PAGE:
Metempsychosis, or “the transmigration of the soul,” was a thematic wink in 20th-century fiction. Proust used it, in the opening paragraph of Swann’s Way, to joke about inserting himself in what would become a seven-volume künstlerroman. In Ulysses, it comes as a silly pun from the mouth of Molly Bloom (“the reincarnation met him pike hoses”). Later, at the end of the century, David Foster Wallace made it again a punchline, as in the case of his most famous character, Madame Psychosis. It all reminds me of Freud’s prosaic conclusion about non-tendentious humor: it whispers an otherwise unnameable anxiety. If these writers teased about the movement of the soul across boundaries, maybe it was because they were nervous about not having one.
But if the soul is dead, the pun still lives in 21st century Mexico. This much is hinted by the title of Yuri Herrera’s excellent neo-noir, The Transmigration of Bodies, out this month and translated by Lisa Dillman. If those names sound familiar, it’s because Herrera’s Signs Preceding the End of the World won this year’s Best Translated Book Award. A taut, myth-drunk story about a young woman who crosses the Mexican-American border, thereby changing states (in more than one sense), Signs introduced Herrera as a novelist of political serious and rhythmic intensity. With any luck, this new trilogy — of which Transmigration is the first to be written and second translated — will transcend the present instrumentalization of “the border crisis” in American politics.
Like a True Detective that doesn’t suck, Transmigration is a hard-boiled fiction that wades in literary and philosophical allusion. It tracks, detective-like, the exchange of two dead bodies, between warring families, in an unnamed Mexican town, one beset by a mosquito-borne illness that threatens its population. An allegorical cover for the virus of Mexican violence, this communicable disease is like something out of Saramago, if lighter worn. The plague, which the town’s characters wear masks to avoid, is an atmospheric threat. Brought from an alien territory (Egypt is mentioned more than once), it absolves the novel’s characters of responsibility even as they spread it around.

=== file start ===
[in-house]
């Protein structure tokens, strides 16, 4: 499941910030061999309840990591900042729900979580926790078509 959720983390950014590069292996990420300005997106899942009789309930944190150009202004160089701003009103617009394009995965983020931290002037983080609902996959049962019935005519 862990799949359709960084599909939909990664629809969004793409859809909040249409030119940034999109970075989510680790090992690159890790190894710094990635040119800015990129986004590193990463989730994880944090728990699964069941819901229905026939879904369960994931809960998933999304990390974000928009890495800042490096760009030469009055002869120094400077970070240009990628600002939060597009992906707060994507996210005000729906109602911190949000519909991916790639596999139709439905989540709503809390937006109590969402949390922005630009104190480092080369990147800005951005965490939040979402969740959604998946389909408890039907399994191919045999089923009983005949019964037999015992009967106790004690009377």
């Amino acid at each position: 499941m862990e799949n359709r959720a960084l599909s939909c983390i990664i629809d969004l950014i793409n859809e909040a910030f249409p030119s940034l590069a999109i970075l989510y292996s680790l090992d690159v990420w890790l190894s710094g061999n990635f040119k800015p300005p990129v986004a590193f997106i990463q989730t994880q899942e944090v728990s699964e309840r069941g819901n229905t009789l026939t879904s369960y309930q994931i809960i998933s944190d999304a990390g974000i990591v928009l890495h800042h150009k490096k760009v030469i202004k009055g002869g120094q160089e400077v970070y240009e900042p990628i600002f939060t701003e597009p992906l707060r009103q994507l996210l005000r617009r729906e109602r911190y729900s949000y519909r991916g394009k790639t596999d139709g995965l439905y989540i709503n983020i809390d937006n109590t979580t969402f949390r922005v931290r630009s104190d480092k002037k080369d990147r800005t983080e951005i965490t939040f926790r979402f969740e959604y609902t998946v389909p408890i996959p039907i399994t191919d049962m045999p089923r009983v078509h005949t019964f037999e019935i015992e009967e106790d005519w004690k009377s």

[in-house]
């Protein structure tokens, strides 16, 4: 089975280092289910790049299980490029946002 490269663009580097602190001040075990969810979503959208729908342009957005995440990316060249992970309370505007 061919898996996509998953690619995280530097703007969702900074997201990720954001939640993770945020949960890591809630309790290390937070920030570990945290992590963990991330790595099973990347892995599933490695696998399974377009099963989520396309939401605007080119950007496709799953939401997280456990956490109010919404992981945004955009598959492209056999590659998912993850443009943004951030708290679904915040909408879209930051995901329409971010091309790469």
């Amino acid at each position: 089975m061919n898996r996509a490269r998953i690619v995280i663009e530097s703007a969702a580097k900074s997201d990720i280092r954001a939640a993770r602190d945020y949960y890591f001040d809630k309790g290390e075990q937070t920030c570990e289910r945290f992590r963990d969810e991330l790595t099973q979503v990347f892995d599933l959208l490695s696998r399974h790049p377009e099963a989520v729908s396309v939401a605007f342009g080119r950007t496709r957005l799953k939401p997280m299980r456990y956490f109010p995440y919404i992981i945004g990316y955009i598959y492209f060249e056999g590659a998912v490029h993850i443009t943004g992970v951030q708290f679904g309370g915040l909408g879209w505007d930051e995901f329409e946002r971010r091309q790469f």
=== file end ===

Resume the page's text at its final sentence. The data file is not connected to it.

Operating in this dark milieu is the Chandler-esque Redeemer, the novel’s hard-drinking, lascivious protagonist, an attorney who now settles petty disputes between criminal families. A soulless paragon of both Herrera’s astonishing economy with characters (the novel is exactly 100 pages) and noir archetype, the Redeemer, we’re told, “excelled at nothing but the ability to diminish malediction: to free folks from cell blocks, or their own promises.” He merely advocates, in other words, for a cast of devils.
And like the Redeemer, the cast of Transmigration do wonders with little airtime. The novel’s femme fatale, Three Times Blonde, is a shut-in who lives in the same building (“the Big House”), only — against the grain of her type — she’s risk-averse, terrified of the disease. (Her demand that the Redeemer buy condoms is one of the novel’s running jokes.) There is also the Neeyanderthal, a violent-if-gentle giant who mourns the death of his brother by car accident.
That such “accidents” are routine is another of Herrera’s cruel jokes. A city of accidents is guiltless, a territory beholden to a zero-sum game. When the Redeemer finds himself in charge of the corpse of Baby Girl — one of the dead to be exchanged between crime families — the futility of Mexican violence mixes with national myth:
Everything was so quiet you could hear Baby Girl’s silence, as tho she’d absorbed every sound in the room. It was hard and yet formless, that silence. How to describe what isn’t there? What name can you give to something that doesn’t exist yet exists for that reason precisely? Kings of the kingpins, those who had invented the zero, he thought, had given it a name and even slipped it into a line of numbers, as tho it could stay put, obedient. But once in a while, like at that moment, there before Baby girl, zero rose up and swallowed everything.
Dark, entertaining, the world of The Transmigration of Bodies is nonetheless one without dignity, a domain where there is nothing for the Redeemer to redeem. Here a body becomes a unit of exchange, a thing that changes hands yet never transmigrates. Somehow, Herrera’s fiction has crossed over and avoided this fate. Maybe this is because his lesson is portable, like a soul without a body, and undeniable, like a corpse in an empty room.